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Health Reports Don’t Change Consumer Attitudes

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woman-eating-meatHistory shows studies and conclusions such as the one by the World Health Organization on processed foods and red meats have little impact on consumer behavior. The NDP group, which has tracked eating habits and behaviors for more than 30 years, has researched the effect of similar studies. Using history as a predictor of future consumption behavior, NPD analyzed consumption behaviors after a 2002 American Cancer Society report recommended that consumers limit their consumption of processed and red meats, especially those high in fat. The ACS report cited studies that found populations with diets high in fruits and vegetables and low in animal fat, meat, or calories have a reduced risk of some of the most common types of cancer.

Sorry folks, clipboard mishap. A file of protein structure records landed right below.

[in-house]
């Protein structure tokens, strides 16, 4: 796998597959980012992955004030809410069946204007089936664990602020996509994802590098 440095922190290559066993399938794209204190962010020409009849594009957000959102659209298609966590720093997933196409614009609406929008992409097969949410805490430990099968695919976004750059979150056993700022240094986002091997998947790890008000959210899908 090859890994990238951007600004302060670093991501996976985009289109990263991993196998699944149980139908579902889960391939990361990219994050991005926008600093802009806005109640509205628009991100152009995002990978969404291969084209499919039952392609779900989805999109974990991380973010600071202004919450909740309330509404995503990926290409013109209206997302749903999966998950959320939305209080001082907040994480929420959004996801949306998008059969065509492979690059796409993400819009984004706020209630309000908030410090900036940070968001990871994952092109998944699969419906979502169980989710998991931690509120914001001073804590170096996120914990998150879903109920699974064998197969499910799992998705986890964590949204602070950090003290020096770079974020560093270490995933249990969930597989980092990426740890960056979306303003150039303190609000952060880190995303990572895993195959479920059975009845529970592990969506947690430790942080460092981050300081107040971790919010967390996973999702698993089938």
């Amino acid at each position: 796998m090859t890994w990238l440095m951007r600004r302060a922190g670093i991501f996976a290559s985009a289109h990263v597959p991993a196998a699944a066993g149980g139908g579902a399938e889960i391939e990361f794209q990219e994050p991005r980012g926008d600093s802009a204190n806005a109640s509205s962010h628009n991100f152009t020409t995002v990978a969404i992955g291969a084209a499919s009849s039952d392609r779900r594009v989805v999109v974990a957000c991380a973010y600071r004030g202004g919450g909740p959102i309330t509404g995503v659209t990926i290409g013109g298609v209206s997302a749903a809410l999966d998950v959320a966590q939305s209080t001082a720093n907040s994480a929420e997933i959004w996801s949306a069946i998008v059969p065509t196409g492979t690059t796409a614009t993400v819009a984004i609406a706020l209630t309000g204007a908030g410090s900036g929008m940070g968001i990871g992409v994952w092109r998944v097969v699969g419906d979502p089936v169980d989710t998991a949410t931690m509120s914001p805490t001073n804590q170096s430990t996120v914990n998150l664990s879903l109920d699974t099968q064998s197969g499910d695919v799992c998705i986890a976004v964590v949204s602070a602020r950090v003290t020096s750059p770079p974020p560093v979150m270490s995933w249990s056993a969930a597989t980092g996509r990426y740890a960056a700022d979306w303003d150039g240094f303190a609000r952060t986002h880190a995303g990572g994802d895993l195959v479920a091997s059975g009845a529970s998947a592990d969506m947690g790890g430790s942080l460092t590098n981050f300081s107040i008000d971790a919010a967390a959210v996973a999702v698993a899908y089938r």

ACS estimated that in the United States, about 35 percent of cancer deaths could be avoidable through dietary modification. But through analysis, There was no discernible difference in the consumption of processed and red meats or many of the other animal proteins tracked after the guidelines were released. Analyst Darren Seifer said “What our analysis shows is that we humans are creatures of habit for the most part, and are slow to change.”